Oct 302016
 
Charles Hyland/Provided In this test plot of biochar, carbon is amended to the soil - where it stays - where it can be used as a fertilization substitute for crops.

Charles Hyland/Provided
In this test plot of biochar, carbon is amended to the soil – where it stays – where it can be used as a fertilization substitute for crops.

New Cornell research suggests an economically viable model to scrub carbon dioxide from the atmosphere to thwart runaway, point-of-no-return global warming.

The researchers propose using a “bioenergy-biochar system” that removes carbon dioxide from the atmosphere in an environmental pinch, until other removal methods become economically feasible and in regions where other methods are impractical. Their work appeared in the Oct. 21 edition of Nature Communications.

“If we continue on current emissions trajectories, we will need to draw down excess carbon dioxide from the atmosphere if we’re going to avoid catastrophic levels of climate change. We’re offering a mitigation model that can do that. It’s not a silver bullet, but it may be among the tools we need in a portfolio of carbon dioxide mitigation strategies,” said Dominic Woolf, Cornell research associate in crop and soil sciences and lead author on “Optimal Bioenergy Power Generation for Climate Change Mitigation With or Without Carbon Sequestration.”

Among the recent ideas to cleanse the atmosphere of carbon is to plant huge regions of forests – called reforestation or afforestation. Scientists have also considered bioenergy with carbon capture and storage (BECCS), in which bioenergy power plants capture their own carbon dioxide emissions, and then store them underground or in the ocean. BECCS is very expensive and impractical now, but could become a more viable option toward the end of this century, according to this research.

The new study suggests a system using biochar, carbonized plant matter made by charring organic material – burning without using air – in a process called pyrolysis. The bioenergy-biochar system, called BEBCS, is stable and lowers sequestration losses when carbon is captured. After the organic matter is turned into carbon-sequestering biochar, it can be placed into the soil as a fertilizer substitute and improve crop production.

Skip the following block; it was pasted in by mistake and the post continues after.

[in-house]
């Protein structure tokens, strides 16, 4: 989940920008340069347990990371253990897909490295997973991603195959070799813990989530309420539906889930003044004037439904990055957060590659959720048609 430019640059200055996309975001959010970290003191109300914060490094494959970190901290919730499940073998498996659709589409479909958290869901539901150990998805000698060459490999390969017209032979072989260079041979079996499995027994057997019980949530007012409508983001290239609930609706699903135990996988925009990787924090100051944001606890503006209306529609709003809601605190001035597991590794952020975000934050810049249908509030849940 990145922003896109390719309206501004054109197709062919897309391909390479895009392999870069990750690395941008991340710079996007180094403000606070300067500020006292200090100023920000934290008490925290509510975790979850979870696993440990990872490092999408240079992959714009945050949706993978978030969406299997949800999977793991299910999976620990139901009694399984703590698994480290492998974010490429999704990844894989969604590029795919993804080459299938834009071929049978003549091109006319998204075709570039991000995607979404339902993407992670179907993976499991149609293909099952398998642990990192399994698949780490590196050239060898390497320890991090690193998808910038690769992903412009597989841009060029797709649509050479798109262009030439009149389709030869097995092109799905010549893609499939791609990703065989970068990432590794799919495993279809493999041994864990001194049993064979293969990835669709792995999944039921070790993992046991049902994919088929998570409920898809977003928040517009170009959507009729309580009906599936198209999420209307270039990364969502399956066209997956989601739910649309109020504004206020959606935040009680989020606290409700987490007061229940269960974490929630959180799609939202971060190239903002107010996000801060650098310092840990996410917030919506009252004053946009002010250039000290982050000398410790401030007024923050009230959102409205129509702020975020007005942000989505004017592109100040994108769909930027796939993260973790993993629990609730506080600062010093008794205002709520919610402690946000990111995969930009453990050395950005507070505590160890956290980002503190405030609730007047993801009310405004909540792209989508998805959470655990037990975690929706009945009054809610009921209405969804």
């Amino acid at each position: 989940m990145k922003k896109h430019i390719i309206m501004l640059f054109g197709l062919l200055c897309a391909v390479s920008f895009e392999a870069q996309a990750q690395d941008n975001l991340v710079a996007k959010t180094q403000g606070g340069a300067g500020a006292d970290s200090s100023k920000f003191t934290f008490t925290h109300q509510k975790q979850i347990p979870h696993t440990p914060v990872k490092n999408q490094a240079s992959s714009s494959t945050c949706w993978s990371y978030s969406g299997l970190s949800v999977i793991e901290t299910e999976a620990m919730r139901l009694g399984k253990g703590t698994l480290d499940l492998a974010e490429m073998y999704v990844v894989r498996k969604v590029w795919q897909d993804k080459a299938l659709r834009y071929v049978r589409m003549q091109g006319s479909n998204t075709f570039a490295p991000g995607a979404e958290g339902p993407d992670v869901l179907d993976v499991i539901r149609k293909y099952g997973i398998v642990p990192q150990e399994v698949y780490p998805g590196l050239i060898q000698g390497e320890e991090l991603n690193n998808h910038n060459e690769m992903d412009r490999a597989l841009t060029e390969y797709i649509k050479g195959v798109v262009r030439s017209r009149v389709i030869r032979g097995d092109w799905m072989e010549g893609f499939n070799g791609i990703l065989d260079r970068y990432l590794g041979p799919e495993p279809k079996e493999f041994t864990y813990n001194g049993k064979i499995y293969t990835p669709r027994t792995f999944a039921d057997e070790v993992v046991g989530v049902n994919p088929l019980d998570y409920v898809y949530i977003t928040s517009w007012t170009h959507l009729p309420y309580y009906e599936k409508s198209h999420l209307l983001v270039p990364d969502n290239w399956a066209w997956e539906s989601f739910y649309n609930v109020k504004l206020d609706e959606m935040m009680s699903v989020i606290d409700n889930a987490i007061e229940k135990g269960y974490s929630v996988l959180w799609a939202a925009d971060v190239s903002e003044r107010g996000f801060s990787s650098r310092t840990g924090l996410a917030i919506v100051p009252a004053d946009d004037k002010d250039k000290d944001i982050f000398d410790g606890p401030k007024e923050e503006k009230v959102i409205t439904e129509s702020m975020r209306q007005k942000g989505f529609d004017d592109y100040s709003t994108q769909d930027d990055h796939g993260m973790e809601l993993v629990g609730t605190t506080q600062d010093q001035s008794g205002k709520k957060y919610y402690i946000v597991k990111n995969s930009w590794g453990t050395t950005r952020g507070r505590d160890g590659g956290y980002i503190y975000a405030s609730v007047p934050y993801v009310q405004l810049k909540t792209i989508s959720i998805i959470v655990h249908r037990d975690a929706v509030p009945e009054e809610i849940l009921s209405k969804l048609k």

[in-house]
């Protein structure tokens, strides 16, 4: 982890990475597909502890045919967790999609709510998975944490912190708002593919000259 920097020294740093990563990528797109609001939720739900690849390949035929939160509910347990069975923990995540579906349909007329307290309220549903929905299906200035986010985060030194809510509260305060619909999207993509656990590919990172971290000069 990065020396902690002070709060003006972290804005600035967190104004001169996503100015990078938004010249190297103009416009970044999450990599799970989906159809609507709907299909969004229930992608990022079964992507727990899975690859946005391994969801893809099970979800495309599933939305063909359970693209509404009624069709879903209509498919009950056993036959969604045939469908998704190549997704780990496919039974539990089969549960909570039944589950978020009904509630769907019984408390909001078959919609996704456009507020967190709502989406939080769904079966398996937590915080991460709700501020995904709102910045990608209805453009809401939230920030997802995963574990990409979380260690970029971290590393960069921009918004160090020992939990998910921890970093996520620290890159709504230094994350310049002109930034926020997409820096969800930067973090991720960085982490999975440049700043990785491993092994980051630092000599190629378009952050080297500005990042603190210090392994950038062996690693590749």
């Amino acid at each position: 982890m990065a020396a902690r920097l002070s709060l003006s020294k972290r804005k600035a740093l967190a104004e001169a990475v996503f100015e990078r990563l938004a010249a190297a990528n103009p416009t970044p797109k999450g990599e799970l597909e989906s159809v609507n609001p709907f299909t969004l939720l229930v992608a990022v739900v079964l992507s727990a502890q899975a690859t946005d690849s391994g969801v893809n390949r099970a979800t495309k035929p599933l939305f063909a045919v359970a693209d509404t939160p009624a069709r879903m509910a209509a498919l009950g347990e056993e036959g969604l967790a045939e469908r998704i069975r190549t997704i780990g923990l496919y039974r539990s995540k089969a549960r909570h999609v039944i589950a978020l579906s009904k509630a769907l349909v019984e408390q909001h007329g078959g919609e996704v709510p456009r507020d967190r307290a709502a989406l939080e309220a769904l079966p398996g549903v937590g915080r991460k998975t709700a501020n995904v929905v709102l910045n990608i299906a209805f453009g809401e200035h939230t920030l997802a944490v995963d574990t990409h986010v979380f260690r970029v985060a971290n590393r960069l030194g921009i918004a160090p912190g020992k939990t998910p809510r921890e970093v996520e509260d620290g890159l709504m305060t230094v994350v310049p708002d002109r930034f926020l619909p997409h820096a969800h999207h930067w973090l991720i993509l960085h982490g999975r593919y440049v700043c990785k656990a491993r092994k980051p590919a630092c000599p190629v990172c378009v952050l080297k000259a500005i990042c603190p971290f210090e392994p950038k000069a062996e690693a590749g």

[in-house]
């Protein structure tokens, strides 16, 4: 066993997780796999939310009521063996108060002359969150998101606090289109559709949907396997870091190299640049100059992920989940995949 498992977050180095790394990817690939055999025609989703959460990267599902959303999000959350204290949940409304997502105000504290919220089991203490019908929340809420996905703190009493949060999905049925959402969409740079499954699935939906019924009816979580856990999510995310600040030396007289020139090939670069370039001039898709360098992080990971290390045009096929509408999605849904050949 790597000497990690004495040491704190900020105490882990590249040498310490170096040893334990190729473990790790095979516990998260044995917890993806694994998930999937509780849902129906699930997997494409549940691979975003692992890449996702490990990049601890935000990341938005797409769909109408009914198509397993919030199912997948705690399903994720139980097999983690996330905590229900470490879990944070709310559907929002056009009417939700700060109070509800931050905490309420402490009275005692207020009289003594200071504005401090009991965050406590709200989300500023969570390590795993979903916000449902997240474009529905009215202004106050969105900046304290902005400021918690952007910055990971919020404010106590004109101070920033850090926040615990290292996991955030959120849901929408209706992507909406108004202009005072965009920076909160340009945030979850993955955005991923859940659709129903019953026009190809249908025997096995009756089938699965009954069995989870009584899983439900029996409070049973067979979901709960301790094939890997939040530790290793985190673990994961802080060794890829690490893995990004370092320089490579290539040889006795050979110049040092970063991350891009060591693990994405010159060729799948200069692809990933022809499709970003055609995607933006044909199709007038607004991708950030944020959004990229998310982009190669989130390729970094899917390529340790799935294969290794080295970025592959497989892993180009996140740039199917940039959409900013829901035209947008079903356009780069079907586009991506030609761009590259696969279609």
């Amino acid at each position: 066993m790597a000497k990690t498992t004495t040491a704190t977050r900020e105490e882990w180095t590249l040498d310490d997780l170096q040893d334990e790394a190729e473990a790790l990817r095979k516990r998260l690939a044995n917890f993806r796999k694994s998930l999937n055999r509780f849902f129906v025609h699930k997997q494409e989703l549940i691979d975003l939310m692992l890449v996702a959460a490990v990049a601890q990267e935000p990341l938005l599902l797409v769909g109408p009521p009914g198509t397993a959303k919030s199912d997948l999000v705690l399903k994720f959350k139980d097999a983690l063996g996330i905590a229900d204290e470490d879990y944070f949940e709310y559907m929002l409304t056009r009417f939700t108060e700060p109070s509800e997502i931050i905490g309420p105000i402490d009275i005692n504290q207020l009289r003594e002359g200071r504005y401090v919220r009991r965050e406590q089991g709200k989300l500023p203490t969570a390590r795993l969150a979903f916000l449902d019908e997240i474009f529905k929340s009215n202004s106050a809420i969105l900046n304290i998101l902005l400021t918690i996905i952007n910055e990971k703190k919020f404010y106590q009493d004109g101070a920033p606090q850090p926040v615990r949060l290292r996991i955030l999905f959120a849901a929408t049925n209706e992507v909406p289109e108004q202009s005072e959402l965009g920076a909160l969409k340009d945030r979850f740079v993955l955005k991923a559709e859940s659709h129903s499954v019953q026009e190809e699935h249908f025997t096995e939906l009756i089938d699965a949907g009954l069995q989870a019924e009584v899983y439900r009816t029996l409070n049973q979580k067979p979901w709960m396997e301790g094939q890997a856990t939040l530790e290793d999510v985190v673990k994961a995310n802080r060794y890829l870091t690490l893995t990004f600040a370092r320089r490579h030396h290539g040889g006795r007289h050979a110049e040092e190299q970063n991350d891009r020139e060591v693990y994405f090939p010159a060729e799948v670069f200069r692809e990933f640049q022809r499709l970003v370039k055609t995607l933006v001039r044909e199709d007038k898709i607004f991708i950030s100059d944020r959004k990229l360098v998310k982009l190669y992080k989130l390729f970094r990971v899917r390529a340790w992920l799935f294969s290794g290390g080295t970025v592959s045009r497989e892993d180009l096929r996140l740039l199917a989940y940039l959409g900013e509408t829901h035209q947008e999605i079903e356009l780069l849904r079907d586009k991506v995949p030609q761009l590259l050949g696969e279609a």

Although it has been omitted from major atmospheric mitigation scenarios until now, the new model shows that including biochar in a suite of options unlocks the ability to achieve cost-effective carbon dioxide removal earlier and deeper than would otherwise be possible.

Woolf sounds a hopeful note: “We need a full suite of mitigation strategies. It’s quite possible to scrub the atmosphere and remove carbon dioxide to avoid runaway climate change – where we could transition to manageable climate change,” he said. “This isn’t purely about advocating completely for biochar, but we need to recognize that we have technologies in place that can help our atmosphere, and we should create an optimal portfolio for ideas.”

In addition to Woolf, the paper’s other researchers are Johannes Lehmann, professor of soil and crop sciences; and David R. Lee, professor of applied economics from Cornell’s Charles H. Dyson School of Applied Economics and Management.

Learn more: New model suggests scrubbing CO2 from the atmosphere

 

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